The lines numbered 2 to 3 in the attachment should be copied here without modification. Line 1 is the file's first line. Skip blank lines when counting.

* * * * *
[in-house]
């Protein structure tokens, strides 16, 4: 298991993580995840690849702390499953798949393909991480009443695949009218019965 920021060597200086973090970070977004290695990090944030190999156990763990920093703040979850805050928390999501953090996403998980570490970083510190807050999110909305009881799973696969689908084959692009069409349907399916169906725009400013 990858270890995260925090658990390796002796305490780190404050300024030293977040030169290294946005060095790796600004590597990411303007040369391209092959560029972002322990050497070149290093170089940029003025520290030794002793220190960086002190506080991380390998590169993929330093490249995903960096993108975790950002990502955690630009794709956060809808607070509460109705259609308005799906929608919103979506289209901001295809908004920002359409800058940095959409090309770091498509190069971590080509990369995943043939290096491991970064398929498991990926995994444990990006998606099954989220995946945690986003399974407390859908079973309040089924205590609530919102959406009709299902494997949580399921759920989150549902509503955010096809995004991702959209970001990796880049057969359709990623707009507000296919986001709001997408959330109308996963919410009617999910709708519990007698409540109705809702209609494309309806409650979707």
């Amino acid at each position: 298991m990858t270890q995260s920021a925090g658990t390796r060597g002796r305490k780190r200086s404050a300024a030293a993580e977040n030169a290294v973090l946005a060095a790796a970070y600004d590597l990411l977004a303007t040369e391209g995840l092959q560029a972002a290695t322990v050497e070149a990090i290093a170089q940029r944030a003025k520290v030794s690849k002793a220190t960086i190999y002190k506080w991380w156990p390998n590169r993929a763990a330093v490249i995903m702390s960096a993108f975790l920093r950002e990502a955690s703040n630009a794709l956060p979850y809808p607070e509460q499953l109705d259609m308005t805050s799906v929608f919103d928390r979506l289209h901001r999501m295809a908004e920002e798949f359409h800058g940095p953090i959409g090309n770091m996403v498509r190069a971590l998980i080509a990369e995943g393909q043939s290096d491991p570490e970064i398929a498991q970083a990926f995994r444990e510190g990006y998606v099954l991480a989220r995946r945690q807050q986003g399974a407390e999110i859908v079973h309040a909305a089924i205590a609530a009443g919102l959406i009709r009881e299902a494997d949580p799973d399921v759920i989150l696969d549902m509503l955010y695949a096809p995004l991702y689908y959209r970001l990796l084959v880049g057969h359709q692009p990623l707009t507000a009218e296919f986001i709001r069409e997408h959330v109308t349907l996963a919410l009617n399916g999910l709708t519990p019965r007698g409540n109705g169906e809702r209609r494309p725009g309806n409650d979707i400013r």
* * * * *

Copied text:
């Protein structure tokens, strides 16, 4: 298991993580995840690849702390499953798949393909991480009443695949009218019965 920021060597200086973090970070977004290695990090944030190999156990763990920093703040979850805050928390999501953090996403998980570490970083510190807050999110909305009881799973696969689908084959692009069409349907399916169906725009400013 990858270890995260925090658990390796002796305490780190404050300024030293977040030169290294946005060095790796600004590597990411303007040369391209092959560029972002322990050497070149290093170089940029003025520290030794002793220190960086002190506080991380390998590169993929330093490249995903960096993108975790950002990502955690630009794709956060809808607070509460109705259609308005799906929608919103979506289209901001295809908004920002359409800058940095959409090309770091498509190069971590080509990369995943043939290096491991970064398929498991990926995994444990990006998606099954989220995946945690986003399974407390859908079973309040089924205590609530919102959406009709299902494997949580399921759920989150549902509503955010096809995004991702959209970001990796880049057969359709990623707009507000296919986001709001997408959330109308996963919410009617999910709708519990007698409540109705809702209609494309309806409650979707």
């Amino acid at each position: 298991m990858t270890q995260s920021a925090g658990t390796r060597g002796r305490k780190r200086s404050a300024a030293a993580e977040n030169a290294v973090l946005a060095a790796a970070y600004d590597l990411l977004a303007t040369e391209g995840l092959q560029a972002a290695t322990v050497e070149a990090i290093a170089q940029r944030a003025k520290v030794s690849k002793a220190t960086i190999y002190k506080w991380w156990p390998n590169r993929a763990a330093v490249i995903m702390s960096a993108f975790l920093r950002e990502a955690s703040n630009a794709l956060p979850y809808p607070e509460q499953l109705d259609m308005t805050s799906v929608f919103d928390r979506l289209h901001r999501m295809a908004e920002e798949f359409h800058g940095p953090i959409g090309n770091m996403v498509r190069a971590l998980i080509a990369e995943g393909q043939s290096d491991p570490e970064i398929a498991q970083a990926f995994r444990e510190g990006y998606v099954l991480a989220r995946r945690q807050q986003g399974a407390e999110i859908v079973h309040a909305a089924i205590a609530a009443g919102l959406i009709r009881e299902a494997d949580p799973d399921v759920i989150l696969d549902m509503l955010y695949a096809p995004l991702y689908y959209r970001l990796l084959v880049g057969h359709q692009p990623l707009t507000a009218e296919f986001i709001r069409e997408h959330v109308t349907l996963a919410l009617n399916g999910l709708t519990p019965r007698g409540n109705g169906e809702r209609r494309p725009g309806n409650d979707i400013r």